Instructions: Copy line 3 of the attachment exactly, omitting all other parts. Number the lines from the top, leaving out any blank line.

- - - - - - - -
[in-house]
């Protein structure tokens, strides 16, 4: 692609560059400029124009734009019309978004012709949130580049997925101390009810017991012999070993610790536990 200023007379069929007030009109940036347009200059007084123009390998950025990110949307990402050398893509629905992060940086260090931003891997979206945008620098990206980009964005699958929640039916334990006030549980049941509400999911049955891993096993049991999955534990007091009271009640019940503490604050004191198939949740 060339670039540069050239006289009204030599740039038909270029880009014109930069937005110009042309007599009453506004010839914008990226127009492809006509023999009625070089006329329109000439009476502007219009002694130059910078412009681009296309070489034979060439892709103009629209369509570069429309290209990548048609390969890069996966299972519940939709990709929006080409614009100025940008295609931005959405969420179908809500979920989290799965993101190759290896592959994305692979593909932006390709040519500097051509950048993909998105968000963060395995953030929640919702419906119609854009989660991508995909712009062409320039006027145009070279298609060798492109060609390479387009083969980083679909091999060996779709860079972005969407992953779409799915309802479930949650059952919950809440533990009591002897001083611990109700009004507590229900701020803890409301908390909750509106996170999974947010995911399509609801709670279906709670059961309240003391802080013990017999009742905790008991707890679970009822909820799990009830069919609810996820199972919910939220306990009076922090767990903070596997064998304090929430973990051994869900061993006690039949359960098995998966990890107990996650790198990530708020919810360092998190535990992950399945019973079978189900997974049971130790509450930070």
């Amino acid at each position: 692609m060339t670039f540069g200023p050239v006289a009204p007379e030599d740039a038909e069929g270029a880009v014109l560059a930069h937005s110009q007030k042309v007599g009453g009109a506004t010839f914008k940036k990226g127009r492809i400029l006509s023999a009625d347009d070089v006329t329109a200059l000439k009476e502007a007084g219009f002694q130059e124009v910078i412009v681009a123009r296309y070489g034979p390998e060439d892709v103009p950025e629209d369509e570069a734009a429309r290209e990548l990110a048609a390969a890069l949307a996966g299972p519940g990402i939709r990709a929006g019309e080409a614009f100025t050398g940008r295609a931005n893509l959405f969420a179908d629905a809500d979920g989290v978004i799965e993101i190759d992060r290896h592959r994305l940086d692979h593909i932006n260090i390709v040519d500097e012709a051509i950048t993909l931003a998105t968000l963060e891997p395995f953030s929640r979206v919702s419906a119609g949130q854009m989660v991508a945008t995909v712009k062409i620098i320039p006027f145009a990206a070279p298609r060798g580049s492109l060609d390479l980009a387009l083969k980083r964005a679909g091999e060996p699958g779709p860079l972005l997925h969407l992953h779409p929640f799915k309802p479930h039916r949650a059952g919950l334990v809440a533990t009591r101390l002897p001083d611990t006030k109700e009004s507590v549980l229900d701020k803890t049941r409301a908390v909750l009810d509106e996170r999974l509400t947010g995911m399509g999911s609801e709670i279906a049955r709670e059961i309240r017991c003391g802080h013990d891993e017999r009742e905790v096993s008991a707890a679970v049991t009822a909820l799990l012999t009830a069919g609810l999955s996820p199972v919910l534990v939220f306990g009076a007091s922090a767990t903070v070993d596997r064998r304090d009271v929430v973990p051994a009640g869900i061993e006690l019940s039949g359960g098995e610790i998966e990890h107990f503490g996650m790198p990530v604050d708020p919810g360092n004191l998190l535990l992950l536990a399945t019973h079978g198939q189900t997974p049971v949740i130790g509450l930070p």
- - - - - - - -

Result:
């Amino acid at each position: 692609m060339t670039f540069g200023p050239v006289a009204p007379e030599d740039a038909e069929g270029a880009v014109l560059a930069h937005s110009q007030k042309v007599g009453g009109a506004t010839f914008k940036k990226g127009r492809i400029l006509s023999a009625d347009d070089v006329t329109a200059l000439k009476e502007a007084g219009f002694q130059e124009v910078i412009v681009a123009r296309y070489g034979p390998e060439d892709v103009p950025e629209d369509e570069a734009a429309r290209e990548l990110a048609a390969a890069l949307a996966g299972p519940g990402i939709r990709a929006g019309e080409a614009f100025t050398g940008r295609a931005n893509l959405f969420a179908d629905a809500d979920g989290v978004i799965e993101i190759d992060r290896h592959r994305l940086d692979h593909i932006n260090i390709v040519d500097e012709a051509i950048t993909l931003a998105t968000l963060e891997p395995f953030s929640r979206v919702s419906a119609g949130q854009m989660v991508a945008t995909v712009k062409i620098i320039p006027f145009a990206a070279p298609r060798g580049s492109l060609d390479l980009a387009l083969k980083r964005a679909g091999e060996p699958g779709p860079l972005l997925h969407l992953h779409p929640f799915k309802p479930h039916r949650a059952g919950l334990v809440a533990t009591r101390l002897p001083d611990t006030k109700e009004s507590v549980l229900d701020k803890t049941r409301a908390v909750l009810d509106e996170r999974l509400t947010g995911m399509g999911s609801e709670i279906a049955r709670e059961i309240r017991c003391g802080h013990d891993e017999r009742e905790v096993s008991a707890a679970v049991t009822a909820l799990l012999t009830a069919g609810l999955s996820p199972v919910l534990v939220f306990g009076a007091s922090a767990t903070v070993d596997r064998r304090d009271v929430v973990p051994a009640g869900i061993e006690l019940s039949g359960g098995e610790i998966e990890h107990f503490g996650m790198p990530v604050d708020p919810g360092n004191l998190l535990l992950l536990a399945t019973h079978g198939q189900t997974p049971v949740i130790g509450l930070p």